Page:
"When we stress ground balls from a pitching staff and the pitcher-catcher relationship, to call pitches that we would hope induce ground balls or double plays and things of that nature, you got to have somebody that can catch it, and you got to have somebody that can throw it across the diamond, Gustafson said. "And do it consistently."
Valaika, 20, may slide over to second base at the pro level due to lack of arm strength.
At 5-foot-11 and 200 pounds, he will likely never be a true power hitter, but he has the potential to spray the ball around the field and hit for average. He shows a maturity beyond his years at the plate with a team-high 32 walks this season.
With a year of college eligibility left, there's a chance Valaika will head back to Westwood for his senior campaign.
"He can handle the bat if called upon to sacrifice bunt, to move the runners, to bring the runner in from third with less than two outs," Gustafson said. "That's our focus, and that will be the focus going forward, is somebody that can be aware."
His UCLA team is one of 16 clubs in the NCAA Super Regionals after taking down San Diego -- home to highly-regarded slugger and second overall pick Kris Bryant. UCLA started a best-of-three series with Cal State Fullerton on Friday.
Patrick's oldest brother, Chris, is an infielder for the Miami Marlins and another brother, Matt, played a year of Minor League ball in the Cardinals' organization.
Rox tab outfielder Tauchman with Round 10 pick
With their final Day 2 pick of the 2013 First-Year Player Draft, the Rockies found a proven offensive talent in the 10th round by selecting outfielder Michael Tauchman from Bradley.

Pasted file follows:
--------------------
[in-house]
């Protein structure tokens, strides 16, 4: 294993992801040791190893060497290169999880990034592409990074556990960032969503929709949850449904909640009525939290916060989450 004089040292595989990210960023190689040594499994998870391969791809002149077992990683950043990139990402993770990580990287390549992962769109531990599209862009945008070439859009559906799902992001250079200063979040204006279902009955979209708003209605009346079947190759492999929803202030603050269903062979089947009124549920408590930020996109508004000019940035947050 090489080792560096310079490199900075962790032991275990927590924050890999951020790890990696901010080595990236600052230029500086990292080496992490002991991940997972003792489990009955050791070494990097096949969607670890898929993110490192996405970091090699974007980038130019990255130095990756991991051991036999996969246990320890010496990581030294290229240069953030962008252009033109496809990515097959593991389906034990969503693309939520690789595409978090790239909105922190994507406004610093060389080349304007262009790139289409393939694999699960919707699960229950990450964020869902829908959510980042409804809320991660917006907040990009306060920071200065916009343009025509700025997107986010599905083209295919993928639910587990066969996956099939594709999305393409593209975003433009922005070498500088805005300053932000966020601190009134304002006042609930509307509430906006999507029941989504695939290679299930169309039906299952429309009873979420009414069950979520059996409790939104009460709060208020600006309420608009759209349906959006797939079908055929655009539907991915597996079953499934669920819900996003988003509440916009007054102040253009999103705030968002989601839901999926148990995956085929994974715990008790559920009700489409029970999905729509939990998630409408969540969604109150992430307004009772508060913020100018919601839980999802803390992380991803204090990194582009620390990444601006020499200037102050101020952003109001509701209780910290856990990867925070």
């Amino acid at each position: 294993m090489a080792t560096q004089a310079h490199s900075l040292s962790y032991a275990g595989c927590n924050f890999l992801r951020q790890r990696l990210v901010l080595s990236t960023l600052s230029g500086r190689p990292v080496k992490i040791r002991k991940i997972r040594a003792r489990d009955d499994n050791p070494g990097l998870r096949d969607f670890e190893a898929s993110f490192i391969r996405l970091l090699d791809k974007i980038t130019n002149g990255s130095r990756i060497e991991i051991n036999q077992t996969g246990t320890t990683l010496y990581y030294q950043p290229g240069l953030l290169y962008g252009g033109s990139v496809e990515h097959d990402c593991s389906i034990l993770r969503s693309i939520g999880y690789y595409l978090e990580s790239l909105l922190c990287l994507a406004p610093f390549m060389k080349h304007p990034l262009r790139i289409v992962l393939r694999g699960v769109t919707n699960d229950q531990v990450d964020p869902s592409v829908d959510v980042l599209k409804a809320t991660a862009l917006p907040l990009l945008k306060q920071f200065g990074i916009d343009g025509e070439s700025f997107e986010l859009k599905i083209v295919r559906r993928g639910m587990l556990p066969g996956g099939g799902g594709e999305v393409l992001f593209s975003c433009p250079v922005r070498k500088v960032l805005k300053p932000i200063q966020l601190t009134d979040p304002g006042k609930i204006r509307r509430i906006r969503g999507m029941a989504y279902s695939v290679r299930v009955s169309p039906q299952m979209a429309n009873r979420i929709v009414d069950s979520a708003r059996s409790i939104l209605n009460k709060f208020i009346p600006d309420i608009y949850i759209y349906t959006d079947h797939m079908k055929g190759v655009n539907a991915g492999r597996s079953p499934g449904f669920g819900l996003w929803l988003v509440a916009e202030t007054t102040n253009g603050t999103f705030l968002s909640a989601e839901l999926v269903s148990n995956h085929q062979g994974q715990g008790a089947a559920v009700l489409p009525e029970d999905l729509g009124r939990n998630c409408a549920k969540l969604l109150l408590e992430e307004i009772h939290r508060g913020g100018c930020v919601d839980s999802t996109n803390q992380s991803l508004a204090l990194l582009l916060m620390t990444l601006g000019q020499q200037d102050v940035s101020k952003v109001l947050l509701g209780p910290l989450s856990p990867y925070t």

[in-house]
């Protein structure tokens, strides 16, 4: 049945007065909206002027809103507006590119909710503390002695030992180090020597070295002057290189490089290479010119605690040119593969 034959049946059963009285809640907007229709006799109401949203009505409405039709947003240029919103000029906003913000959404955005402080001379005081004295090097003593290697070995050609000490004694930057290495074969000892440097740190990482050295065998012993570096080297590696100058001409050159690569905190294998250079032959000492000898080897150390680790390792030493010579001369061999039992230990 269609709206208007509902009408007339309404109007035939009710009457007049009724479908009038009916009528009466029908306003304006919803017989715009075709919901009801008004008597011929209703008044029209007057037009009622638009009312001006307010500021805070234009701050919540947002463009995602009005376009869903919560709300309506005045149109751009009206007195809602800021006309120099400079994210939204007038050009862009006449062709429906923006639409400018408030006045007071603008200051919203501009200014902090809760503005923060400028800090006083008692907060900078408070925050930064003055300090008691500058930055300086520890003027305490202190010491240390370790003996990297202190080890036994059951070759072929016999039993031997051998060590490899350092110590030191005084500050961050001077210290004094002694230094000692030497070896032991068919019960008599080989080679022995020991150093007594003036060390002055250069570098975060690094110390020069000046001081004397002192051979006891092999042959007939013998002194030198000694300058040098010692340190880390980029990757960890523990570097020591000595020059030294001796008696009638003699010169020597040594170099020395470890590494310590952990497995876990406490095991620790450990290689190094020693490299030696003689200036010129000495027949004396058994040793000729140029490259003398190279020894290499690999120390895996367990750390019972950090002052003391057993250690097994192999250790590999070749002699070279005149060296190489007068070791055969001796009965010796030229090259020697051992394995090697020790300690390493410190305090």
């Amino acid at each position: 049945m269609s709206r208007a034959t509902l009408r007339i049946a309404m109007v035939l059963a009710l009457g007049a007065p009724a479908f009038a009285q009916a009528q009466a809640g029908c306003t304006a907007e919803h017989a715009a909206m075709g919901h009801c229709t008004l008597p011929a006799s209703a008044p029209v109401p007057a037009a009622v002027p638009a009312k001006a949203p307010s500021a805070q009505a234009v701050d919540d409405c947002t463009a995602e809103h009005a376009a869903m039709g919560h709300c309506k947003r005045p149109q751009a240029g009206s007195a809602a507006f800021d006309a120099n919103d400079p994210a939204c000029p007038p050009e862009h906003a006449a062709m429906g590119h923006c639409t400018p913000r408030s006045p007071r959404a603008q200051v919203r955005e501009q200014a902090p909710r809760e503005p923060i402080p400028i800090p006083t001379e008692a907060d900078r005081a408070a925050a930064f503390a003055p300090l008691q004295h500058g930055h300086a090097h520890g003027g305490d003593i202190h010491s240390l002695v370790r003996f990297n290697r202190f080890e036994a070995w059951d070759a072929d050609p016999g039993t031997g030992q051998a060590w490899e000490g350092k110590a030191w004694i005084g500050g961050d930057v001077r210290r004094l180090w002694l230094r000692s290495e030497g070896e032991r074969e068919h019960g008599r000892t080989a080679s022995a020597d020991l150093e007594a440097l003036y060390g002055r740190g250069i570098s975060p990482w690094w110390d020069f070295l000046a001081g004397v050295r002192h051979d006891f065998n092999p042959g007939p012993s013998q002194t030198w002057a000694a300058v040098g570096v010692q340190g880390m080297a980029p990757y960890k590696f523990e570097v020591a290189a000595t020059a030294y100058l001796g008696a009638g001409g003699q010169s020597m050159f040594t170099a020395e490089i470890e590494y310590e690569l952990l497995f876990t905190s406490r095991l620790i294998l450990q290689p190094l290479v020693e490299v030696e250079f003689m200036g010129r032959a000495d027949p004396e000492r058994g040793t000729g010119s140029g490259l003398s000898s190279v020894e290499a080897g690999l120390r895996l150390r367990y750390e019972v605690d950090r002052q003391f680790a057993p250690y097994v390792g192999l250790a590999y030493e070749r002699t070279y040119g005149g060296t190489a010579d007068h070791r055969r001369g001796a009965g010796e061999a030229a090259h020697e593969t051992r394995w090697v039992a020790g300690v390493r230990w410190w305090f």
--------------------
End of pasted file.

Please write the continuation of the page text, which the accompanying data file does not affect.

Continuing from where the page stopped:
Through four years with the Braves, Tauchman set a school record by reaching base 367 times and finished with 239 hits, third most in program history. Forty-two of those hits were doubles and 10 were triples. A second-team Louisville Slugger All-American as a senior, he also hit a career-high .425 this year.
Those numbers were enough for the outfielder to be named Missouri Valley Conference Player of the Year.
"I think you have to go to the track record," said Marc Gustafson, the Rockies' senior director of scouting operations. "I think he was the leading hitter in the nation. ... This guy can swing the bat. He can produce.
"With any player at this point in time, from round 10 through the end of the draft, there's potential big leaguers."
Never one to hit tape-measure blasts into the bleachers -- he hit only eight home runs in his career -- Tauchman's speed could make center field his home in the pros. He was successful on 28 of his 30 steal attempts this year.
Tauchman will likely need a few years before he's ready for the big leagues, but his combination of speed and hitting will give him a chance to develop into a valuable role player. As a four-year starter, he has the experience and intangibles to climb through the Minor League system.
"We look at statistics, we analyze video and we take a very close look at the makeup and character of these guys," Gustafson said. "And Michael Tauchman fits all of those criteria>"
Ian McCue is an associate reporter for MLB.com. This story was not subject to the approval of Major League Baseball or its clubs.